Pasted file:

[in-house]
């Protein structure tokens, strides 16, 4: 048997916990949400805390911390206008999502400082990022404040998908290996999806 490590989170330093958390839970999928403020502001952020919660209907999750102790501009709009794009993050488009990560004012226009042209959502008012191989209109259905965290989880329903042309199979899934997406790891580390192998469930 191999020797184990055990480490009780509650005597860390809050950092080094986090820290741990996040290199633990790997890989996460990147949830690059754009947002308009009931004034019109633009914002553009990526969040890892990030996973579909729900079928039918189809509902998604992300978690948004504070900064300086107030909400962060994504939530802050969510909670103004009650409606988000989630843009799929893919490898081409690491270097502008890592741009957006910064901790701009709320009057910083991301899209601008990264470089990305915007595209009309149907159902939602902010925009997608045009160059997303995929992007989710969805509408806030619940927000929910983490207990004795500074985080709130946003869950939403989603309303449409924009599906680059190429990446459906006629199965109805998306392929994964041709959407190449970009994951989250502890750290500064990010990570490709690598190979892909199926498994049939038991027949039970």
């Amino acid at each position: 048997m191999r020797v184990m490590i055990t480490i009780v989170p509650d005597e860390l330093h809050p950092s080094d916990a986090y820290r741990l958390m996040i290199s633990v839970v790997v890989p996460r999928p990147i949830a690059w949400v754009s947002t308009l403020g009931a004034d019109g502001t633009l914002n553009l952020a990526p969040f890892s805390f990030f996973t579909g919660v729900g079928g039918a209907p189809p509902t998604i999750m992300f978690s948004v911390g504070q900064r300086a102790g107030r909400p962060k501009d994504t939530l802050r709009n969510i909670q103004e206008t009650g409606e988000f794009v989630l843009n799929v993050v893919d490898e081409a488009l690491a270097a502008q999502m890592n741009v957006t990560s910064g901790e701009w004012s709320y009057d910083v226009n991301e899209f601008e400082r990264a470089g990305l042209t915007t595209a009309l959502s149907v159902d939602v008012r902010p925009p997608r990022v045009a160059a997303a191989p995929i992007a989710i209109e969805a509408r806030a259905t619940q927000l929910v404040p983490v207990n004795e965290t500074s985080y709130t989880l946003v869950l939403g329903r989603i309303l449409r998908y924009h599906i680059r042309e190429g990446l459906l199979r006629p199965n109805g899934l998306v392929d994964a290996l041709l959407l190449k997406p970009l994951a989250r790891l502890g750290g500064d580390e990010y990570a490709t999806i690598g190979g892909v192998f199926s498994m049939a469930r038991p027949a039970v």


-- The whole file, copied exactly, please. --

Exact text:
[in-house]
């Protein structure tokens, strides 16, 4: 048997916990949400805390911390206008999502400082990022404040998908290996999806 490590989170330093958390839970999928403020502001952020919660209907999750102790501009709009794009993050488009990560004012226009042209959502008012191989209109259905965290989880329903042309199979899934997406790891580390192998469930 191999020797184990055990480490009780509650005597860390809050950092080094986090820290741990996040290199633990790997890989996460990147949830690059754009947002308009009931004034019109633009914002553009990526969040890892990030996973579909729900079928039918189809509902998604992300978690948004504070900064300086107030909400962060994504939530802050969510909670103004009650409606988000989630843009799929893919490898081409690491270097502008890592741009957006910064901790701009709320009057910083991301899209601008990264470089990305915007595209009309149907159902939602902010925009997608045009160059997303995929992007989710969805509408806030619940927000929910983490207990004795500074985080709130946003869950939403989603309303449409924009599906680059190429990446459906006629199965109805998306392929994964041709959407190449970009994951989250502890750290500064990010990570490709690598190979892909199926498994049939038991027949039970």
């Amino acid at each position: 048997m191999r020797v184990m490590i055990t480490i009780v989170p509650d005597e860390l330093h809050p950092s080094d916990a986090y820290r741990l958390m996040i290199s633990v839970v790997v890989p996460r999928p990147i949830a690059w949400v754009s947002t308009l403020g009931a004034d019109g502001t633009l914002n553009l952020a990526p969040f890892s805390f990030f996973t579909g919660v729900g079928g039918a209907p189809p509902t998604i999750m992300f978690s948004v911390g504070q900064r300086a102790g107030r909400p962060k501009d994504t939530l802050r709009n969510i909670q103004e206008t009650g409606e988000f794009v989630l843009n799929v993050v893919d490898e081409a488009l690491a270097a502008q999502m890592n741009v957006t990560s910064g901790e701009w004012s709320y009057d910083v226009n991301e899209f601008e400082r990264a470089g990305l042209t915007t595209a009309l959502s149907v159902d939602v008012r902010p925009p997608r990022v045009a160059a997303a191989p995929i992007a989710i209109e969805a509408r806030a259905t619940q927000l929910v404040p983490v207990n004795e965290t500074s985080y709130t989880l946003v869950l939403g329903r989603i309303l449409r998908y924009h599906i680059r042309e190429g990446l459906l199979r006629p199965n109805g899934l998306v392929d994964a290996l041709l959407l190449k997406p970009l994951a989250r790891l502890g750290g500064d580390e990010y990570a490709t999806i690598g190979g892909v192998f199926s498994m049939a469930r038991p027949a039970v």